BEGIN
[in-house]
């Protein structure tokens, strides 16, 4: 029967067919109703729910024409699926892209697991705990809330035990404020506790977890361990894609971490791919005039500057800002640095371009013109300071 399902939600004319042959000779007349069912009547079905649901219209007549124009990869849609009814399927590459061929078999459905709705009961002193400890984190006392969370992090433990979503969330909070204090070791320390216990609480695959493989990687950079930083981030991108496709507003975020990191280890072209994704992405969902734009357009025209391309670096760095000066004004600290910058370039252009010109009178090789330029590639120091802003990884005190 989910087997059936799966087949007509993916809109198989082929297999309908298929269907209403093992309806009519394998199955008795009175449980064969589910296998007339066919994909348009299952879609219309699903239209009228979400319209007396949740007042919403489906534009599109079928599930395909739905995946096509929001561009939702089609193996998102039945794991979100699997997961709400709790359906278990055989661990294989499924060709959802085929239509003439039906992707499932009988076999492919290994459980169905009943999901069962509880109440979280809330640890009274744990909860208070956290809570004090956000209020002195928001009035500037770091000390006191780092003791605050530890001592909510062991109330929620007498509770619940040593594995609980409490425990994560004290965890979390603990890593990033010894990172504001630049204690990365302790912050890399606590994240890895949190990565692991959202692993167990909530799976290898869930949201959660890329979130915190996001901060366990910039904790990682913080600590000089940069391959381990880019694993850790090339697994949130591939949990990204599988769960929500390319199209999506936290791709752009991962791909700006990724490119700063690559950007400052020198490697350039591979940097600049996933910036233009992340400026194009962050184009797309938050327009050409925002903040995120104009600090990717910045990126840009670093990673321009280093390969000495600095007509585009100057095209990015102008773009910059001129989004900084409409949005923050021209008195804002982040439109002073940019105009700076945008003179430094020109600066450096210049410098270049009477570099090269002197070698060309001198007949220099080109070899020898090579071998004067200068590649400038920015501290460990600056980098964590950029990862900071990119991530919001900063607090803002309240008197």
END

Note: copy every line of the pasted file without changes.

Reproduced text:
[in-house]
């Protein structure tokens, strides 16, 4: 029967067919109703729910024409699926892209697991705990809330035990404020506790977890361990894609971490791919005039500057800002640095371009013109300071 399902939600004319042959000779007349069912009547079905649901219209007549124009990869849609009814399927590459061929078999459905709705009961002193400890984190006392969370992090433990979503969330909070204090070791320390216990609480695959493989990687950079930083981030991108496709507003975020990191280890072209994704992405969902734009357009025209391309670096760095000066004004600290910058370039252009010109009178090789330029590639120091802003990884005190 989910087997059936799966087949007509993916809109198989082929297999309908298929269907209403093992309806009519394998199955008795009175449980064969589910296998007339066919994909348009299952879609219309699903239209009228979400319209007396949740007042919403489906534009599109079928599930395909739905995946096509929001561009939702089609193996998102039945794991979100699997997961709400709790359906278990055989661990294989499924060709959802085929239509003439039906992707499932009988076999492919290994459980169905009943999901069962509880109440979280809330640890009274744990909860208070956290809570004090956000209020002195928001009035500037770091000390006191780092003791605050530890001592909510062991109330929620007498509770619940040593594995609980409490425990994560004290965890979390603990890593990033010894990172504001630049204690990365302790912050890399606590994240890895949190990565692991959202692993167990909530799976290898869930949201959660890329979130915190996001901060366990910039904790990682913080600590000089940069391959381990880019694993850790090339697994949130591939949990990204599988769960929500390319199209999506936290791709752009991962791909700006990724490119700063690559950007400052020198490697350039591979940097600049996933910036233009992340400026194009962050184009797309938050327009050409925002903040995120104009600090990717910045990126840009670093990673321009280093390969000495600095007509585009100057095209990015102008773009910059001129989004900084409409949005923050021209008195804002982040439109002073940019105009700076945008003179430094020109600066450096210049410098270049009477570099090269002197070698060309001198007949220099080109070899020898090579071998004067200068590649400038920015501290460990600056980098964590950029990862900071990119991530919001900063607090803002309240008197």